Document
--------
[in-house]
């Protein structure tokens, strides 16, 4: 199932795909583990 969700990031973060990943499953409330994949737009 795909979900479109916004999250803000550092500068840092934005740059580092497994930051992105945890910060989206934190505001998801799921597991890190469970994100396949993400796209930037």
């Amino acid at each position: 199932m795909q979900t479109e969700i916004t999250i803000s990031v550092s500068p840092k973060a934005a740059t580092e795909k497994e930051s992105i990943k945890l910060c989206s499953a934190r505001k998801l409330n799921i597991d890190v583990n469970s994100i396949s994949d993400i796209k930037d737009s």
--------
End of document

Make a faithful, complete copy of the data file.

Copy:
[in-house]
């Protein structure tokens, strides 16, 4: 199932795909583990 969700990031973060990943499953409330994949737009 795909979900479109916004999250803000550092500068840092934005740059580092497994930051992105945890910060989206934190505001998801799921597991890190469970994100396949993400796209930037």
């Amino acid at each position: 199932m795909q979900t479109e969700i916004t999250i803000s990031v550092s500068p840092k973060a934005a740059t580092e795909k497994e930051s992105i990943k945890l910060c989206s499953a934190r505001k998801l409330n799921i597991d890190v583990n469970s994100i396949s994949d993400i796209k930037d737009s």